CR Corporation (NYSE:NCR), a global leader in omni-channel solutions, has been recognized by corporate governance firm Institutional Shareholder Services Inc. (ISS) for its governance practices in connection with its proposal to declassify its Board of Directors, which was approved at a special second extension of NCR’s 2016 annual meeting of stockholders.
Declassified boards, also referred to as destaggered boards, are elected in their entirety each year by stockholders, with every director standing for election. Staggered boards typically have only a portion of the directors up for election each year, with each member serving a multi-year term.
“Corporate governance leadership is a top priority for the NCR Board of Directors, and we appreciate the recognition from ISS for our efforts,” said Bill Nuti, Chairman and CEO, NCR Corporation. “I applaud our Board for approving thorough solicitation activities to achieve this result, despite the challenging technicalities that prevented approval in prior years.”
In a May 2016 report, “The Difficulties Inherent in Supermajority Vote Requirements - NCR Corporation Shows the Way Out,” ISS writes, “NCR’s extraordinary efforts may be the first time that a company has gone to such lengths to meet a supermajority voting requirement for an item initially proposed by shareholders.”
NCR persisted in its efforts to pass the measure, traditionally regarded as a hallmark of strong corporate governance and stockholder rights, and twice adjourned the annual meeting to secure the votes necessary for the proposal to pass. Because of a vigorous proxy solicitation campaign conducted at the direction of the company’s Board and management, the declassification proposal passed at the May 11 session.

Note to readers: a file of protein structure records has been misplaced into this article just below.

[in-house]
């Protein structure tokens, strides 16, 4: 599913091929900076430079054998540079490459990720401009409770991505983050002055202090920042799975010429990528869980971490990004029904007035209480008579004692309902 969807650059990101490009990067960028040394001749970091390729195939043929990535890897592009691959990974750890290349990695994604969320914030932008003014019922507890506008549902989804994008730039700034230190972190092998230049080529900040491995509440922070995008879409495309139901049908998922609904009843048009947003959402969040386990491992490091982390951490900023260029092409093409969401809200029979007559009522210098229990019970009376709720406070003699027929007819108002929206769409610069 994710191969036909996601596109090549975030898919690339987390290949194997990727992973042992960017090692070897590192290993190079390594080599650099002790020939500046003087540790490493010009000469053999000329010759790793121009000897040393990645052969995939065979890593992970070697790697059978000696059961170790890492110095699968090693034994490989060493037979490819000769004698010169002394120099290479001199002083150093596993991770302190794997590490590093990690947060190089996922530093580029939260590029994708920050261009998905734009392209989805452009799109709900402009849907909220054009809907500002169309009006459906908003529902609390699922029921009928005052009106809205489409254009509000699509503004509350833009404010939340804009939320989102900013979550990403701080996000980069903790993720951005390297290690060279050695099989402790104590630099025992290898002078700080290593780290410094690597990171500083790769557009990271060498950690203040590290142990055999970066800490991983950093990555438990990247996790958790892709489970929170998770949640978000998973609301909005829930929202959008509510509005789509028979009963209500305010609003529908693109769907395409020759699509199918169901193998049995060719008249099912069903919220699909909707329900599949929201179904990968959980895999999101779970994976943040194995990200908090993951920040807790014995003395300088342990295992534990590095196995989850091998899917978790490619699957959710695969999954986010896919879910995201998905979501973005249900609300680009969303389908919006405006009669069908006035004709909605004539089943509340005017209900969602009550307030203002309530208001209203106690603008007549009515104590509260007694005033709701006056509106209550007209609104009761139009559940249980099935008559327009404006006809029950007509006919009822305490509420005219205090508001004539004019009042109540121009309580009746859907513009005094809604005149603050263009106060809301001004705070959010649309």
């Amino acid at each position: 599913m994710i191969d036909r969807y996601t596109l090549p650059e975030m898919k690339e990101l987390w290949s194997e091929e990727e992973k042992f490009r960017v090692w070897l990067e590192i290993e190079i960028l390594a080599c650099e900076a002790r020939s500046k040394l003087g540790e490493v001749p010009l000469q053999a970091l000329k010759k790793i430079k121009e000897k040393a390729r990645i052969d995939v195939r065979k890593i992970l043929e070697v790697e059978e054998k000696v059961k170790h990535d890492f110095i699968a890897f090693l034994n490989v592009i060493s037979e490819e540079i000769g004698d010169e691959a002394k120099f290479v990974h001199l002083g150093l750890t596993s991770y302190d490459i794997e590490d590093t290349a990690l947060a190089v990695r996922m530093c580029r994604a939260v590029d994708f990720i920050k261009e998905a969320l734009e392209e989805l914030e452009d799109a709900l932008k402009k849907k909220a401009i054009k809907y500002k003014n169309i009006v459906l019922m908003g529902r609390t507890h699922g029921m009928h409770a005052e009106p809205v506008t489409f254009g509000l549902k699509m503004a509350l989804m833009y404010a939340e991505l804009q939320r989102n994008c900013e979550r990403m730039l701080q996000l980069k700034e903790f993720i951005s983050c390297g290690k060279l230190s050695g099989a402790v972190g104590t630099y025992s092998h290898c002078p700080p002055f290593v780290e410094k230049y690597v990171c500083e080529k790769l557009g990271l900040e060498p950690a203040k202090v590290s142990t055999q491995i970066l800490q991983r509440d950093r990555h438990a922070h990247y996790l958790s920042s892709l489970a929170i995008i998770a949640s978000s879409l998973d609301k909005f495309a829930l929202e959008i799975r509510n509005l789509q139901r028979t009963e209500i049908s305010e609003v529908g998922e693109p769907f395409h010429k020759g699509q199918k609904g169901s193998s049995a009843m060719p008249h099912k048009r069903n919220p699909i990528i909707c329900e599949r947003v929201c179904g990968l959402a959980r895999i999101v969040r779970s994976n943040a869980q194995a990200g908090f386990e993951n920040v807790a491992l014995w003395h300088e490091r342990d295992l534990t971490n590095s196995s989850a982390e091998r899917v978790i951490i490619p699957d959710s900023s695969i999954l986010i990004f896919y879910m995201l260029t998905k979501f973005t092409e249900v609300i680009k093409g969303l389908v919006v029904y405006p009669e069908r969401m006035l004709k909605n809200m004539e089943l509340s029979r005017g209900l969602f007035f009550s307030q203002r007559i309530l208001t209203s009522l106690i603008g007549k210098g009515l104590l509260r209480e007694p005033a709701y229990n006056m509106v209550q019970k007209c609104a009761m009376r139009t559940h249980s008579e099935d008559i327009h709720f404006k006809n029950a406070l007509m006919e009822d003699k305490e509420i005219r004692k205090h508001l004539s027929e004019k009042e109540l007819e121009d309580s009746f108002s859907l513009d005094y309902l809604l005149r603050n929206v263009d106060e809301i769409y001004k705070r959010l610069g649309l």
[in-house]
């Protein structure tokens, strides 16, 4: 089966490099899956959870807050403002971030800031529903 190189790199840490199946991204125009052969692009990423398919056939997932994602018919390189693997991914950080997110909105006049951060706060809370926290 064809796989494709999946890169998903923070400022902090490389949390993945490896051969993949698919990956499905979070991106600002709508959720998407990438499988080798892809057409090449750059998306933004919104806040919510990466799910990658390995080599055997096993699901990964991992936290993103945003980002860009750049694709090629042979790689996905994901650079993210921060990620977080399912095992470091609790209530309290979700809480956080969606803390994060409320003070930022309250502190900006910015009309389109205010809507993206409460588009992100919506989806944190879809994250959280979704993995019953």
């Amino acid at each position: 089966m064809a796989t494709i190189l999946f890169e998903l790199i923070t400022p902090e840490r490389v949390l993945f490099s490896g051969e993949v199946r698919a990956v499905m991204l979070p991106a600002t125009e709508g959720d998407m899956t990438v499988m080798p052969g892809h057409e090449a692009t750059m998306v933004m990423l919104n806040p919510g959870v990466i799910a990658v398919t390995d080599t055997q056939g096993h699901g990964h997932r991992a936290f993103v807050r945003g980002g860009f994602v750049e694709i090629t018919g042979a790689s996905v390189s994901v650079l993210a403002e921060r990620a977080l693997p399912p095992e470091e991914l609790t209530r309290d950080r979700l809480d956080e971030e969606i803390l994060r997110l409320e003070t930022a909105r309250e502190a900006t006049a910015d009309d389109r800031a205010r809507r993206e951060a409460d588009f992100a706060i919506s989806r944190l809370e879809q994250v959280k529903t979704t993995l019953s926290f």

NCR’s Board included a declassification proposal on the proxy ballot for the company’s 2014 and 2015 annual meetings. While the proposal received strong support each year, it did not attain the supermajority vote required by the Company’s charter. That requirement is 80 percent of the voting power of all shares entitled to vote in director elections, not just those actually voting. This was further challenging due to NCR’s large number of individual stockholders with relatively smaller holdings, and the requirement that non-votes be treated as votes opposed to the measure.
The results of voting at the 2016 annual meeting of stockholders were disclosed in Current Reports on Form 8-K filed by NCR with the Securities and Exchange Commission.